Rider Of The Week focuses on a famous racer and looks at the significance of their career. Charlie Collier was one of the earliest examples of a talented rider. Not only did he win the first Isle of Man TT race, he set numerous world records as well. A lot of his world records were carried out on a Matchless motorbike, and they were produced by his father’s company H.Collier & Sons.
Collier was born in Plumstead, London in 1885. His father, Henry Collier, was an ambitious man who founded his own motorbike manufacturing company that went on to become AMC. It was only natural that Collier followed in his father’s footsteps of being a motorcycle enthusiast.
Collier’s first race was at the 3½ mile Canning Town cycling track on a Matchless motorbike. He started strong, leading until the last lap. Unfortunately, a burst tyre caused a crash and Collier couldn’t finish the race. In 1905, he competed alongside his brother Harry in the eliminating trial for the International Motorcycle Cup. The trial was held at the Isle of Man and although the brothers qualified, Charlie was forced to retire after his motorbike suffered a broken connecting-rod.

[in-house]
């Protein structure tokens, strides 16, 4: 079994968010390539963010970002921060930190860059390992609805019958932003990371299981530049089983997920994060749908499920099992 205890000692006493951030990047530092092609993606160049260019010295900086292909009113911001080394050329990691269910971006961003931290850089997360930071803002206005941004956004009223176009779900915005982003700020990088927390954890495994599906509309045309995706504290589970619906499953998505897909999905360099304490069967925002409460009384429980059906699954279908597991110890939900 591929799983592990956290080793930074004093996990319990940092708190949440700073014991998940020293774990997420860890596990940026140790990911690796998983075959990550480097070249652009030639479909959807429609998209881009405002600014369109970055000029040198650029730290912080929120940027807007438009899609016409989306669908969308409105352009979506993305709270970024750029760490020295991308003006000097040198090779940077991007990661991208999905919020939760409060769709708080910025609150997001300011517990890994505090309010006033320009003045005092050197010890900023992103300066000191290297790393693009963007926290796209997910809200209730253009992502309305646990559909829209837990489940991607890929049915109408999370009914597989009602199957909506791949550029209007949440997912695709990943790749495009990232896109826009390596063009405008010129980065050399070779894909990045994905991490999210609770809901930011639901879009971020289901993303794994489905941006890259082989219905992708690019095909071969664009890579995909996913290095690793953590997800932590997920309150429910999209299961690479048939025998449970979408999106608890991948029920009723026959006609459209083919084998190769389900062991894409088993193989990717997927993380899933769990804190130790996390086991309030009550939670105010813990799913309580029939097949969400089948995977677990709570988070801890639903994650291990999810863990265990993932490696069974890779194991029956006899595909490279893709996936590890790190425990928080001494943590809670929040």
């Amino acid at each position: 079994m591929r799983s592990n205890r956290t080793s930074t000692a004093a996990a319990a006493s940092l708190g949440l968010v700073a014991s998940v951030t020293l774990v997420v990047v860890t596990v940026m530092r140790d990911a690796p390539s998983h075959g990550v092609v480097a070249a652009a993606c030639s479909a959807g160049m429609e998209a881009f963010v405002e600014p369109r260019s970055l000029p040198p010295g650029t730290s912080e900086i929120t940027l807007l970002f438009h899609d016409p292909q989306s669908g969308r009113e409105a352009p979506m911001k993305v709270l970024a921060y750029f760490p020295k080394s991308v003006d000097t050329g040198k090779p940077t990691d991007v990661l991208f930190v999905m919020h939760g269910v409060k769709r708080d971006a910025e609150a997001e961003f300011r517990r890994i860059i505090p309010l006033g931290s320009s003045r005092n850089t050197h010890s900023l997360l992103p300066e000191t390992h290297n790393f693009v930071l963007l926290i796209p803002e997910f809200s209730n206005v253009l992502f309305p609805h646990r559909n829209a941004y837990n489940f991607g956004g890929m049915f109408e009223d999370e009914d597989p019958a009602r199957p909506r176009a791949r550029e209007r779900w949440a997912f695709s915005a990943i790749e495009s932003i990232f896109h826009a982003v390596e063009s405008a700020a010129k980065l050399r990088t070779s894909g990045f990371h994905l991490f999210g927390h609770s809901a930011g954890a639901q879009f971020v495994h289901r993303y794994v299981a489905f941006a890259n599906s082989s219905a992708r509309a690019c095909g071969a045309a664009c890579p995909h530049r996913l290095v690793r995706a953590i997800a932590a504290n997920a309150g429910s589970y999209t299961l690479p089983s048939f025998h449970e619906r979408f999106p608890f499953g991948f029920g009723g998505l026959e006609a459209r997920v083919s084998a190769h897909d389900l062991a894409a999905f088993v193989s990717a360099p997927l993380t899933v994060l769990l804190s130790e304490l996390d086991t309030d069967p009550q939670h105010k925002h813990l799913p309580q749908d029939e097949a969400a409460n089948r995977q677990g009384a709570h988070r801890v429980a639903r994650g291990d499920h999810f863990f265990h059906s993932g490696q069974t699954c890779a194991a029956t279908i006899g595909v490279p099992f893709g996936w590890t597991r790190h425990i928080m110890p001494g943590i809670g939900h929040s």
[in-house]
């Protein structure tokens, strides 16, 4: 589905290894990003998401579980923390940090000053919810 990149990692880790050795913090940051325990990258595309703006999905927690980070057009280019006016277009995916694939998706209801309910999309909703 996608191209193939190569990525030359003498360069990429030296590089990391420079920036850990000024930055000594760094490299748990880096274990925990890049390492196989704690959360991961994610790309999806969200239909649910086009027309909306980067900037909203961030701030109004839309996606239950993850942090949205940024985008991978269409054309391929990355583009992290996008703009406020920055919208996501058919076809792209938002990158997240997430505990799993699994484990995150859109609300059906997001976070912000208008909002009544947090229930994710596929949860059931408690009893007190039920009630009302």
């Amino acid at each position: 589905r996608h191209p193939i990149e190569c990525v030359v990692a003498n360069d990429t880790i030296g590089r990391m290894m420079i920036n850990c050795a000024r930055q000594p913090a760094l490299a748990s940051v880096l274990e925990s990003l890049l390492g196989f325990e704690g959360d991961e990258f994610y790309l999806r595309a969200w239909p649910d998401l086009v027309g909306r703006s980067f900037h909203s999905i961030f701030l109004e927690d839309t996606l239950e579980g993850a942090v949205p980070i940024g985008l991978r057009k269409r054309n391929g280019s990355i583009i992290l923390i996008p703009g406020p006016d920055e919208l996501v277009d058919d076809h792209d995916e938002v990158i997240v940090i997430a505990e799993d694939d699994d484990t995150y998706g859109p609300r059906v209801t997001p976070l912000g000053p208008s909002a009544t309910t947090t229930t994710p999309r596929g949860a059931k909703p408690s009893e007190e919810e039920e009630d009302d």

Collier raced in the 1906 International Cup, but was said to be unhappy with the motorcycle weight restrictions of 110 lbs. He participated in the first Isle of Man TT in 1907, competing against 19 other riders. Collier made history as the first man to win the TT, coming first in the single-cylinder class. Collier won while riding a Matchless, but victory didn’t come easily. The route was challenging, yet Collier persevered and secured his name in legend. He earned £25 and became the first recipient of the Marquis de Mouzilly St Mars trophy.
Collier’s success was down to his motorbike knowledge. His Matchless was fully road-equipped with mudguards, a silencer and a tool kit. Collier won the TT with less than three pints of fuel to spare.
His next victory came in 1910 when he won another TT. He also came close to winning the 1911 TT, only to run out of fuel. He decided to top up at an unofficial station. This led to him being disqualified.
Eventually, Collier retired from racing and became a joint managing director of AJS and Matchless motorcycles. He died in 1954, but he left behind a legacy that inspired future TT winners.